This precedent–no court-martial for refusing to obey the order to fight, but the line officer relieved of his command–was the pattern for the rest of the war. Mass insubordination was not punished by an officer corps that lived in fear of its own men. Even the threat of punishment often backfired. In one famous incident, B Company of the 1st Battalion of the 12th Infantry refused an order to proceed into NLF-held territory. When they were threatened with court-martials, other platoons rallied to their support and refused orders to advance until the army backed down.

    As the fear of punishment faded, mutinies mushroomed. There were at least ten reported major mutinies, and hundreds of smaller ones. Hanoi’s Vietnam Courier documented 15 important GI rebellions in 1969. At Cu Chi, troops from the 2nd Battalion of the 27th Infantry refused battle orders. The “CBS Evening News” broadcast live a patrol from the 7th Cavalry telling their captain that his order for direct advance against the NLF was nonsense, that it would threaten casualties, and that they would not obey it. Another CBS broadcast televised the mutiny of a rifle company of the 1st Air Cavalry Division.

    When Cambodia was invaded in 1970, soldiers from Fire Base Washington conducted a sit-in. They told Up Against the Bulkhead, “We have no business there…we just sat down. Then they promised us we wouldn’t have to go to Cambodia.” Within a week, there were two additional mutinies, as men from the 4th and 8th Infantry refused to board helicopters to Cambodia.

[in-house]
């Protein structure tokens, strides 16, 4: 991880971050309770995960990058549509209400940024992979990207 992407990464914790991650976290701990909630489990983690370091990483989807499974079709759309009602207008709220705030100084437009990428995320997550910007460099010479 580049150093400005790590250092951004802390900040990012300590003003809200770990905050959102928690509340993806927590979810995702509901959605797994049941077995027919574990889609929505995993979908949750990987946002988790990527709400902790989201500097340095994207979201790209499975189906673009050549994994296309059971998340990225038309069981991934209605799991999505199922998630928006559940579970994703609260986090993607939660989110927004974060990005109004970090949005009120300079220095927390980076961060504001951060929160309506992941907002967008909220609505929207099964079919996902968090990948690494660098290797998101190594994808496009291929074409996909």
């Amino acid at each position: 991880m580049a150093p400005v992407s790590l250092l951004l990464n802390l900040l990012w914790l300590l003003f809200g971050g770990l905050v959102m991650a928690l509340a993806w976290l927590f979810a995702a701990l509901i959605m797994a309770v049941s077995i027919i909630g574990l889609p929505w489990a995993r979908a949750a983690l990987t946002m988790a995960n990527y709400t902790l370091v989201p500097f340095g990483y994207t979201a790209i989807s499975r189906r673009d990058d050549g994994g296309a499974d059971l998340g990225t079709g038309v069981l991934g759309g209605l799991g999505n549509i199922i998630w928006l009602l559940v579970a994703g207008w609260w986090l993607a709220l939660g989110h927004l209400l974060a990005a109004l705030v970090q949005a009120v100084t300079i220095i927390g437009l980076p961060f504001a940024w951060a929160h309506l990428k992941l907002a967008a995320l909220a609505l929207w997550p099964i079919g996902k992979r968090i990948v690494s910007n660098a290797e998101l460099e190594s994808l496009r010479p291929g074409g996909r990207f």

In the invasion of Laos in March 1971, two platoons refused to advance. To prevent the mutiny from spreading, the entire squadron was pulled out of the Laos operation. The captain was relieved of his command, but there was no discipline against the men. When a lieutenant from the 501st Infantry refused his battalion commander’s order to advance his troops, he merely received a suspended sentence.

    The decision not to punish men defying the most sacrosanct article of the military code, the disobedience of the order for combat, indicated how much the deterioration of discipline had eroded the power of the officers. The only punishment for most mutinies was to relieve the commanding officer of his duties. Consequently, many commanders would not report that they had lost control of their men. They swept news of mutiny, which would jeopardize their careers, under the rug. As they became quietly complicit, the officer corps lost any remaining moral authority to impose discipline.